Teen Naturalist Adventure in the Poconos

By Joe Sebastiani, Seasonal Program Team Leader

During the first week of August every year, Dave Pro and I take our Teen Naturalist club on a 5-day trip for outdoor fun and adventure.  The last four years, we have gone to the Adirondacks of NY for a hardcore, tough expedition-style trip.  This year, we decided to stay a little closer to home and take it easy on everyone by going to the Poconos for a laid back, multi-activity trip.  Backpacking, kayaking, camping, swimming, waterfalls, and high and low ropes courses filled our week. 

We got the grueling (for some of us) part of the trip out of the way first…backpacking the Pinchot Trail in Lackawanna State Forest.  This 23-mile trail traverses gently rolling terrain with a few hills and campsites along small creeks.  On our first day, we managed to narrowly skirt a thunderstorm, briar patches, and poison sumac on our 5-mile hike to a campsite along Choke Creek. 

Two Teen Naturalists enjoy the campsite along Choke Creek, Lackawanna State Forest, PA.

We practiced low-impact camping and were in full bear-precaution-mode by eating away from our campsite and putting food, toothpaste, etc. in a bear bag hanging from a tree overnight.  No bears came for a visit that night. 

Backpacking the Pinchot Trail atop the only sizeable hill of the hike. No mountain summits here, but plenty of woodland and nice, well maintained trails.

On day two, we needed to hike about 13 miles to the next campsite.  We only made it 8 or so, due to some bad blisters and general fatigue (as I said, it was grueling for some of us).  We decided to abandon the hike, and retreated to Promised Land State Park for a campground with showers, a swimming lake, and an ice-cream stand.  (If my former co-leader Tom Guyer is reading this, he is calling me and Dave a couple of wimps right now).

Sleeping in a little late at Promised Land State Park.

Promised Land State Park wasn’t all fun and games, however.  At 11pm, I heard other campers about 100 yards away banging pots and pans and screaming.  This can only mean one thing in the Poconos…a BEAR!  The racket went on for about 15 minutes.  In my experience, scaring bear away is usually pretty quick, so it must have been one determined bear.  At one point, a woman from the campsite under attack yelled, “HELP US!!”  I wisely stayed in my tent, and Dave, my co-leader, slept through the whole noise-fest.  I guess if we were the Boy Scouts we would have ran around in our underwear to help scare off the bear and save little children.  Well, we are the Teen Naturalists, and we stay in our tents under such circumstances.  The next morning I heard that the bear injured no one, and possibly ran off with a box of cookies.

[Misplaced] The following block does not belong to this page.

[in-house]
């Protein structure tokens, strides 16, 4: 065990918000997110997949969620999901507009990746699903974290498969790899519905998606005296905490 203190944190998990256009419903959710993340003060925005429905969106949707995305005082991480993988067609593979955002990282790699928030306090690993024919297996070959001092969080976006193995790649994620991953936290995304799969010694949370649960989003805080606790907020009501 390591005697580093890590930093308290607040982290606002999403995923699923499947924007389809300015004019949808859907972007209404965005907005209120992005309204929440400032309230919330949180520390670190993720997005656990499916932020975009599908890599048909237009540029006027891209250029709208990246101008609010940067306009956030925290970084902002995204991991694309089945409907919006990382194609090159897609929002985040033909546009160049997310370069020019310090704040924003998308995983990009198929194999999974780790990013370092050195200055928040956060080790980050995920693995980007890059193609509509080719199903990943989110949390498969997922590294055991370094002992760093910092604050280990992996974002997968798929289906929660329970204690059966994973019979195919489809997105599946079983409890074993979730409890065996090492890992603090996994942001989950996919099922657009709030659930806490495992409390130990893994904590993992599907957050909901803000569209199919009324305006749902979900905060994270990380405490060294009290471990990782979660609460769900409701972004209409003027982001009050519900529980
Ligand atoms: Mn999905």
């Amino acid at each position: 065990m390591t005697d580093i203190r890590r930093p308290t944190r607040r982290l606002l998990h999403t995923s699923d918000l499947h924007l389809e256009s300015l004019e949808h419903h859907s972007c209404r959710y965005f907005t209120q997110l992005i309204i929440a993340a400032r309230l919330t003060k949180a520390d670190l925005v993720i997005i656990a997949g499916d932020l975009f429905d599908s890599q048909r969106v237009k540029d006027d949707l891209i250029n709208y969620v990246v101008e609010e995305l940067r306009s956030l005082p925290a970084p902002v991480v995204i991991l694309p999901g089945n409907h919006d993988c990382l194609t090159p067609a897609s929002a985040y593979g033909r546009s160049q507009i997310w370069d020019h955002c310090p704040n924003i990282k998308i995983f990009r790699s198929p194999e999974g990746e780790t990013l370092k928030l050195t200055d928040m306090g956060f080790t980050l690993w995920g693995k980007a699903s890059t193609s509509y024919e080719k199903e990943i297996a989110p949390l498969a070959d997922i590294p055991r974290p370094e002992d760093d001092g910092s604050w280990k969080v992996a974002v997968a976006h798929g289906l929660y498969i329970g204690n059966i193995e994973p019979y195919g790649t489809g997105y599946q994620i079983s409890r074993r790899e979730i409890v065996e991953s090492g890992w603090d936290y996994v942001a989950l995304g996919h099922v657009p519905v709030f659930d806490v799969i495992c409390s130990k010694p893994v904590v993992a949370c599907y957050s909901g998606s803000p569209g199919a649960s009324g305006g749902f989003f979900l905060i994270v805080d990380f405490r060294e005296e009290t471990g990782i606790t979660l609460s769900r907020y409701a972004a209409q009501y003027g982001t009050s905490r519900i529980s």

Next on our agenda was the Pocono Environmental Education Center in the Delaware Water Gap National Recreation Area.  The staff guided us through a low-ropes challenge course, which was a lot of fun, and perfectly age-appropriate for teenagers. 

Attempting a challenging low-ropes course at the Pocono Environmental Education Center.

 The main activity in the Water Gap was a kayaking trip down the Delaware River.  We had the river to ourselves practically, and paddled the easy riffles and flatwater for 10 miles. 

The Teen Naturalists put up with some pretty tough conditions for lunch on the Delaware River. Even though we have normal cutlery, we usually insist on spreading peanut butter and nutella on rice cakes with a stick.

This is a beautiful area with just ridges, woods, water, and wildlife.  We were told about a secret rock with a deep pool next to it that is perfect for plunging into the water.  We took advantage of that for a while, and it turned out to be a gorgeous and very fun day.

We took turns jumping off this rock into a deep pool in the Delaware River. Teen Naturalist trips usually are not complete without leaping off rocks or trees into natural bodies of water.

Finally, we ended the week with a visit to the zip-line and high ropes course at Spring Mountain near Lansdale, PA.  The course was really fun, and very difficult.  It took about 3 hours to proceed through the 7 zip-lines, and balance and strength challenges.  Rope climbs, tightrope, rapelling, upside-down crab crawling, and monkey-bar challenges took place 40-feet up in the trees.  Between challenges, you zip across the canopy at high speed on suspended wires.  Awesome!

Zip-lining through the forest at Spring Mountain Ski Area.

And so ended another great year of the Delaware Nature Society Teen Naturalists.  If you know someone 13-17 years old, and you think they would enjoy monthly outings of adventure, nature study, and volunteering for the environment, please register them for the Teen Naturalists here.

1 thought on “Teen Naturalist Adventure in the Poconos”

  1. gosh too bad I am not in that age group…….sooooo much fun was had by all it appears! I felt as though I was on the experience right along with ya……thanks for sharing with us.

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